I decided, after a major tragedy in my life, that I would celebrate my birthday in a different place every year. In 2007 I decided that I wanted to see the Midnight Sun. I chose Iceland (after I couldn’t get to Nunavut in June), but for a Canadian it’s rather expensive. Ever tried to do Iceland cheaply? I did, through a stroke of good luck (or random opportunity).

    On the first day within hours of arrival, I was on a whale watching boat and overheard a possibly Canadian accent. Turned out the man was a geothermal driller working in Iceland for an Indonesian company, and he was originally from a suburb of Vancouver! For the first time in the nine months or so that he was sent to Iceland, he had a day off because a botched inspection resulted in his well being shut down temporarily — that very day.

    “Why on earth are you on a whale watching boat?” I asked. “You’re from White Rock, you must’ve seen whales from the ferry to Vancouver Island.”

    “My buddy is from Edmonton, and he’s never been on a boat before.”

    They offered to drop me off at the hostel where I was staying after the Edmonton guy went back to their hotel, but the guy from White Rock had nothing to do.

    “Want to drive around Iceland? I have the company fuel card.”

    I’d been awake for nearly two days straight, but we drove as far as we could go in the company truck before he had to go back and sleep. We stopped at every scenic spot: geysers, volcanic craters, waterfalls, etc. He was always working 16-hour days, so had seen virtually nothing of Iceland. Because of the Midnight Sun, we saw a LOT…. for free!

    The next day his well was still not operating, but he drove around Reykjavik (it’s not very big), found me at a bus stop and we went to Hafnarfjördur. For the rest of my time in Iceland, he’d meet me after work to sightsee and bring catered food from the site (it was free!).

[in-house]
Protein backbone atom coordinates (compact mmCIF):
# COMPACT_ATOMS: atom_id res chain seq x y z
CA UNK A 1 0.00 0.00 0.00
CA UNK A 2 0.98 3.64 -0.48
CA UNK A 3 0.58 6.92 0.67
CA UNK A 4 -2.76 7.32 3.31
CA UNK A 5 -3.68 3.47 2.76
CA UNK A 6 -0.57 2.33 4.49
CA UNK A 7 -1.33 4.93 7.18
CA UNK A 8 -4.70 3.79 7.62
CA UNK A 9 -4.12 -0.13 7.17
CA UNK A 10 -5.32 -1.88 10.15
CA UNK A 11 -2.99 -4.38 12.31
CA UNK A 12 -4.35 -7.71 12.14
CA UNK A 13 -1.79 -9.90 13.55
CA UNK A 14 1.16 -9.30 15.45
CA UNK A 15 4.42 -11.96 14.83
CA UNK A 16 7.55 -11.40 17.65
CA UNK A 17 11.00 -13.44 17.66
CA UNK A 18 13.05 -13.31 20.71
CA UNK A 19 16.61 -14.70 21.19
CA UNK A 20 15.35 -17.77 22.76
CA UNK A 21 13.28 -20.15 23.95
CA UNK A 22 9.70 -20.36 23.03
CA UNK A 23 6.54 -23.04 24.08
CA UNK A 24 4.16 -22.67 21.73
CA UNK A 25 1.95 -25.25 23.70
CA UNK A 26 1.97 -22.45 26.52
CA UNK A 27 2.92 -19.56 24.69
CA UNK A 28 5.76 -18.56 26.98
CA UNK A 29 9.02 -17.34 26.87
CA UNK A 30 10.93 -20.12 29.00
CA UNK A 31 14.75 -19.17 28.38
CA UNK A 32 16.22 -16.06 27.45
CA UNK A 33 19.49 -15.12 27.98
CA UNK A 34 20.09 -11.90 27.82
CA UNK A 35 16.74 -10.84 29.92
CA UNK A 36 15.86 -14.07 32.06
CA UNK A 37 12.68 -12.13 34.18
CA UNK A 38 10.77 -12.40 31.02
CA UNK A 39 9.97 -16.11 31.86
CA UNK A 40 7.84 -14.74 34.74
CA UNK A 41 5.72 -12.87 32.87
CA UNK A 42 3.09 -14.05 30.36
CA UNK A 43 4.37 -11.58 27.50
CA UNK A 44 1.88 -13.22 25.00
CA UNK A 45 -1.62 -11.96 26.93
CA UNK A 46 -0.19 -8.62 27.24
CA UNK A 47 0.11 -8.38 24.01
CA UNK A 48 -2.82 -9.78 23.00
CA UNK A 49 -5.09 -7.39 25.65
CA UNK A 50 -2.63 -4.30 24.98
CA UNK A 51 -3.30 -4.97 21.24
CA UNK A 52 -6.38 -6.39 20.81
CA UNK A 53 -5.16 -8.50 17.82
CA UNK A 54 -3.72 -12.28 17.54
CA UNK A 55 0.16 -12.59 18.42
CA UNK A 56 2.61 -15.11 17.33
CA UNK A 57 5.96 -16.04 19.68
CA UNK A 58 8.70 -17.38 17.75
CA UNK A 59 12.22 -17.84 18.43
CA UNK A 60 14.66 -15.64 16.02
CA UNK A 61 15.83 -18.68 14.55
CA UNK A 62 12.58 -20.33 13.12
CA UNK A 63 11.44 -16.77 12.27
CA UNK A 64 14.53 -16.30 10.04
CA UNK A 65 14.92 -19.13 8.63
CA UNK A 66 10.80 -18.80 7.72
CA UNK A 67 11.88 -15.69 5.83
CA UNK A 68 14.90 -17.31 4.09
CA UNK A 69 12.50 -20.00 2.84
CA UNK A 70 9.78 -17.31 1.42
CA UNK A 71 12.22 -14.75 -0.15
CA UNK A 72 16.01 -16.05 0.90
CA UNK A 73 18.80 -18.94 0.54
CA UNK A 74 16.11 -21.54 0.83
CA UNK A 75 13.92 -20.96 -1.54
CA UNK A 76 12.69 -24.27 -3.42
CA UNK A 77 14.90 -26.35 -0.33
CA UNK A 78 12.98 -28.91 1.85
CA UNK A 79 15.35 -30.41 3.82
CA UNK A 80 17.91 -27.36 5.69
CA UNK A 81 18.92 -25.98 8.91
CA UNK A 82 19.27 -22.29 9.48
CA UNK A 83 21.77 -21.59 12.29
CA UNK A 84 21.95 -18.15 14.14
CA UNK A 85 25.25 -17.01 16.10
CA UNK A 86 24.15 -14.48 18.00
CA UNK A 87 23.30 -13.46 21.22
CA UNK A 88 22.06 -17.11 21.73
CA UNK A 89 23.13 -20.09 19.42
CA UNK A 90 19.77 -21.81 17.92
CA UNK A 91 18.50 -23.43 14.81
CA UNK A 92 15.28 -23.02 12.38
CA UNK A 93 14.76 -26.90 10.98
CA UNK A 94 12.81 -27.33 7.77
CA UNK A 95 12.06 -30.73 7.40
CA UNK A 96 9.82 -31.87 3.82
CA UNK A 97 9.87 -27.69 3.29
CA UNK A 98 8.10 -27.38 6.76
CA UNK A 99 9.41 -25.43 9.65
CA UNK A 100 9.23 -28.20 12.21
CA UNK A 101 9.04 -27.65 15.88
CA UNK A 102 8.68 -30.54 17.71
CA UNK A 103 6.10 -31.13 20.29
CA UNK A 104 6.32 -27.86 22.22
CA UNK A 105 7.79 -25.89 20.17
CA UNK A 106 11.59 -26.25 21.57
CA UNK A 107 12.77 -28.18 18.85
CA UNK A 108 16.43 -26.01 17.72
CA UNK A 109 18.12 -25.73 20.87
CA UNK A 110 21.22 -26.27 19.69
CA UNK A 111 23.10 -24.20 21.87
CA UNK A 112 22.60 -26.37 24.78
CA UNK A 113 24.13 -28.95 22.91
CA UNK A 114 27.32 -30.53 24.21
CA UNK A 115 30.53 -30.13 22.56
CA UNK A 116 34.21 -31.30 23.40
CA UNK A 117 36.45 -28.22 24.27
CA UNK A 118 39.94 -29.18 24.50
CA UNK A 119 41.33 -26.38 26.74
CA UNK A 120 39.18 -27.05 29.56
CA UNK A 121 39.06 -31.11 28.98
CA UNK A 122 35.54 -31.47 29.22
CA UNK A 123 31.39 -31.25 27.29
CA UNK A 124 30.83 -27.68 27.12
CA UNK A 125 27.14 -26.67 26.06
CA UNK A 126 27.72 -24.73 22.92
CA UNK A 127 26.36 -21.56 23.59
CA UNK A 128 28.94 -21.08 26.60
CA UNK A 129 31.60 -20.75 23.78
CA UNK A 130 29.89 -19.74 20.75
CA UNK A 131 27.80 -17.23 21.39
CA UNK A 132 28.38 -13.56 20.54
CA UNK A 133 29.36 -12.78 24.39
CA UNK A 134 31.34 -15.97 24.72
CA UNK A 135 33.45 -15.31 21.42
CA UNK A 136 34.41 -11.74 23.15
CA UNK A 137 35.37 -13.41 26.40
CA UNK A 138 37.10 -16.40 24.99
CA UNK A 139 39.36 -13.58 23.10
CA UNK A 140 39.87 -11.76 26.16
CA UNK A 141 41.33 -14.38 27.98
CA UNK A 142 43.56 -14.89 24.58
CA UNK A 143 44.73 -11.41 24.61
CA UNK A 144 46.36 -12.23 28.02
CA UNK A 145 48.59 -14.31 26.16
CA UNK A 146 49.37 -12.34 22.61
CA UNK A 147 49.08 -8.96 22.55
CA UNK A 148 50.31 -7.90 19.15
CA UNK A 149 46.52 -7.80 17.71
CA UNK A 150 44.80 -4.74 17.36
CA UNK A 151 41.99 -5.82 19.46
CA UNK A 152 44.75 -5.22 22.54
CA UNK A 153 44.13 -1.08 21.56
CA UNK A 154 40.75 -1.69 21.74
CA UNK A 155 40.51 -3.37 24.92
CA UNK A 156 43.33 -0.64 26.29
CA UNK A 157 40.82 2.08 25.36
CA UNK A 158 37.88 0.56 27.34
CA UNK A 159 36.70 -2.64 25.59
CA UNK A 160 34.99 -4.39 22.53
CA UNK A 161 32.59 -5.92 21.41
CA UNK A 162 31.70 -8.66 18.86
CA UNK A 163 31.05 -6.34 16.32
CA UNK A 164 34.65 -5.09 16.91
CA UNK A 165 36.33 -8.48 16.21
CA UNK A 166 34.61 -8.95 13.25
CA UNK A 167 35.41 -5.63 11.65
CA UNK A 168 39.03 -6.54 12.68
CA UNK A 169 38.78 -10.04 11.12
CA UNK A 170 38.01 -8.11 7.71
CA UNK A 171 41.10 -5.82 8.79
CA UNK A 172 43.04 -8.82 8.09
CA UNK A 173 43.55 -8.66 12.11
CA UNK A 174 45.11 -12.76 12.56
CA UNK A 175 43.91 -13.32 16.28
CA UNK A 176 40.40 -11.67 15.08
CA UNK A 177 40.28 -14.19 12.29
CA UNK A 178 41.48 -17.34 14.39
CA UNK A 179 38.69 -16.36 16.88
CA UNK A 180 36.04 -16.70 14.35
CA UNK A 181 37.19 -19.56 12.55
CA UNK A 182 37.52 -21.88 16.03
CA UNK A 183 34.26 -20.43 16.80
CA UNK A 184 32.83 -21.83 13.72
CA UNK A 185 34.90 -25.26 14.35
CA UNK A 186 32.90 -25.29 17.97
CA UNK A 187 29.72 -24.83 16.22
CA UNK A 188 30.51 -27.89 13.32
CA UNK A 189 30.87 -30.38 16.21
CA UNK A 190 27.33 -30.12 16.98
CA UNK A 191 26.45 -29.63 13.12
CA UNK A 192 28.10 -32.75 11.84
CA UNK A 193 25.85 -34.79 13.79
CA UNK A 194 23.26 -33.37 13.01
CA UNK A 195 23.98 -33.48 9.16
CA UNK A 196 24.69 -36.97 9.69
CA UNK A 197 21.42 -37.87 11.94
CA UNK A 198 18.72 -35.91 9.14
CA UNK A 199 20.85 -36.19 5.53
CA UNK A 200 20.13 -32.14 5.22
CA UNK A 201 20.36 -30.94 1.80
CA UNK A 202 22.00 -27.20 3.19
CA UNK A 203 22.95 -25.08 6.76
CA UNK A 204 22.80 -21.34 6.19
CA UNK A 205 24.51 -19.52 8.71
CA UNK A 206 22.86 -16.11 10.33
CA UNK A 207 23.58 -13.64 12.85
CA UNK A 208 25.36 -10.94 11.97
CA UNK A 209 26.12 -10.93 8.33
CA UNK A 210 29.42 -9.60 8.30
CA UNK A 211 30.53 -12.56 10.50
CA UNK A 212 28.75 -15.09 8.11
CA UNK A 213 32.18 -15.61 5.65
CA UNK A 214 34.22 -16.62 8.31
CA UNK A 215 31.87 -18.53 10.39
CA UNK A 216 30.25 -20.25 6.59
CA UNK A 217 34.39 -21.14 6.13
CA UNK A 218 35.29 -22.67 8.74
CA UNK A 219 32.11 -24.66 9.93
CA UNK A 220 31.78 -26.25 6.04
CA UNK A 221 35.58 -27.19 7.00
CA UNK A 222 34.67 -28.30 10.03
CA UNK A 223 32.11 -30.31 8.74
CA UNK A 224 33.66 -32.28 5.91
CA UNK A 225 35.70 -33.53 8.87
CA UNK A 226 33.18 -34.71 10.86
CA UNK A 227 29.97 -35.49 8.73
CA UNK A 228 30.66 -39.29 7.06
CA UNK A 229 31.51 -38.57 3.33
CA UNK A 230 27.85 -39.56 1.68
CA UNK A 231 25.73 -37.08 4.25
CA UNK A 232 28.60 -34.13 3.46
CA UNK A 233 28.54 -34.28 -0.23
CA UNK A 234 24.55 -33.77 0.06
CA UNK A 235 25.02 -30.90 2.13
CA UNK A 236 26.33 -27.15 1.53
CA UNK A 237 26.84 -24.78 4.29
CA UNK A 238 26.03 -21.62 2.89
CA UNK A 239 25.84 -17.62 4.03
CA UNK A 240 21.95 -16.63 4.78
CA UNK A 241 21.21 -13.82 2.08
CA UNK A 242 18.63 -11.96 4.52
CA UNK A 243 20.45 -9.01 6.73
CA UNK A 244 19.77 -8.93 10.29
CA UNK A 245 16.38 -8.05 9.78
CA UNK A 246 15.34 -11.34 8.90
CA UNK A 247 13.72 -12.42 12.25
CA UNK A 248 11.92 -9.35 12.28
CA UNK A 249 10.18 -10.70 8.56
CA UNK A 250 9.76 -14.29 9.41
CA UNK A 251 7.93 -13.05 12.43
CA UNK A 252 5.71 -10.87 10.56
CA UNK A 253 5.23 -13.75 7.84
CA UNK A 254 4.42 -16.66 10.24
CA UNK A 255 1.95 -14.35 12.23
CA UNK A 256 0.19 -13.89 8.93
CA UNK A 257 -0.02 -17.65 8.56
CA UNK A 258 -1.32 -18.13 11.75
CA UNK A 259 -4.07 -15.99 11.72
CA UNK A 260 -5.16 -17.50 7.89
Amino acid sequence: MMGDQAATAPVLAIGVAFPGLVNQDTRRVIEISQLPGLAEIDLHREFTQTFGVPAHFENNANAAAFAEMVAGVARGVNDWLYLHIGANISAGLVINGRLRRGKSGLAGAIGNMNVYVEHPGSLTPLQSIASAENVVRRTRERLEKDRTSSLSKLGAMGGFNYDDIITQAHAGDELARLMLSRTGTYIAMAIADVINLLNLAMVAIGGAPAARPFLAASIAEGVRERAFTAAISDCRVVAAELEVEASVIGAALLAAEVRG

So that is how I visited Iceland, while the economy was still strong, on the cheap!

  2. When it comes to luggage, less is always better!

    My husband and I naively packed two large suitcases each for our first extended stay (few months) in Thailand. We really thought we’d need a lot of stuff for that much time. The first month wasn’t too bad because we were teaching English at a school and our luggage stayed at the house where we lived for that month.

    It did present a bit of a problem for the teacher who came to pick us up from the bus station when we arrived because we had more luggage than would fit in her small car. We had to leave two bags at the police station nearby and come back for them later.
    After our month of teaching was over, we had to travel from northwestern Thailand to southeastern Thailand near the Cambodian border. The travel was by bus and we had to change buses several times. By the time we reached our friend’s house we were ready to chuck the luggage. Fortunately, our friend offered to keep the excess stuff while we finished our travels around the country. We were down to one duffle bag and one backpack for each of us.

    It was a good thing because after visiting our friend, we travelled to southwestern Thailand and then back into northwestern Thailand. We passed through Bangkok during these travels and on a particular occasion we took a shared van to Bangkok rather than a bus. We were assured that the bus station was across the street from where the van would drop us in Bangkok.